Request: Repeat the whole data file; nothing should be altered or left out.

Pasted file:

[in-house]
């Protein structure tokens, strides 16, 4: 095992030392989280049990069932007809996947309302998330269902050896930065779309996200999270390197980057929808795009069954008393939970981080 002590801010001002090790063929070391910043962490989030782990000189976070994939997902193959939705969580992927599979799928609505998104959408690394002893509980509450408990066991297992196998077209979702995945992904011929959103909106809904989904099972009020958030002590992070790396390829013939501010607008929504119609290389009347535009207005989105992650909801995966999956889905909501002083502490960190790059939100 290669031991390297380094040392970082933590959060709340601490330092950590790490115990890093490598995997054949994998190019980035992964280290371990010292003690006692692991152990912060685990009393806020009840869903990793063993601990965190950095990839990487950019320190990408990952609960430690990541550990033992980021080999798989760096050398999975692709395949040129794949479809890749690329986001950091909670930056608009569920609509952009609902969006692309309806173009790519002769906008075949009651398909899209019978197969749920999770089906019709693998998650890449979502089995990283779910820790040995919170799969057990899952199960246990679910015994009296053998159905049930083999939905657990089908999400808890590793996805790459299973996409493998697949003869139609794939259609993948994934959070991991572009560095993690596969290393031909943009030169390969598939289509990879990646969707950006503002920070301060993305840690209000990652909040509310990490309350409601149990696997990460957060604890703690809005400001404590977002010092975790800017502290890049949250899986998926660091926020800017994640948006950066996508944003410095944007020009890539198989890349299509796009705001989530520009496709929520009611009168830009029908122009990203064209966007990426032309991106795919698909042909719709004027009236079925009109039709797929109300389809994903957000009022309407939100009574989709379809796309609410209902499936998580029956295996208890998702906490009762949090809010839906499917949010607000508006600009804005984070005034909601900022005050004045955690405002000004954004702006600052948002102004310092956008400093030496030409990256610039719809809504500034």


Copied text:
[in-house]
């Protein structure tokens, strides 16, 4: 095992030392989280049990069932007809996947309302998330269902050896930065779309996200999270390197980057929808795009069954008393939970981080 002590801010001002090790063929070391910043962490989030782990000189976070994939997902193959939705969580992927599979799928609505998104959408690394002893509980509450408990066991297992196998077209979702995945992904011929959103909106809904989904099972009020958030002590992070790396390829013939501010607008929504119609290389009347535009207005989105992650909801995966999956889905909501002083502490960190790059939100 290669031991390297380094040392970082933590959060709340601490330092950590790490115990890093490598995997054949994998190019980035992964280290371990010292003690006692692991152990912060685990009393806020009840869903990793063993601990965190950095990839990487950019320190990408990952609960430690990541550990033992980021080999798989760096050398999975692709395949040129794949479809890749690329986001950091909670930056608009569920609509952009609902969006692309309806173009790519002769906008075949009651398909899209019978197969749920999770089906019709693998998650890449979502089995990283779910820790040995919170799969057990899952199960246990679910015994009296053998159905049930083999939905657990089908999400808890590793996805790459299973996409493998697949003869139609794939259609993948994934959070991991572009560095993690596969290393031909943009030169390969598939289509990879990646969707950006503002920070301060993305840690209000990652909040509310990490309350409601149990696997990460957060604890703690809005400001404590977002010092975790800017502290890049949250899986998926660091926020800017994640948006950066996508944003410095944007020009890539198989890349299509796009705001989530520009496709929520009611009168830009029908122009990203064209966007990426032309991106795919698909042909719709004027009236079925009109039709797929109300389809994903957000009022309407939100009574989709379809796309609410209902499936998580029956295996208890998702906490009762949090809010839906499917949010607000508006600009804005984070005034909601900022005050004045955690405002000004954004702006600052948002102004310092956008400093030496030409990256610039719809809504500034």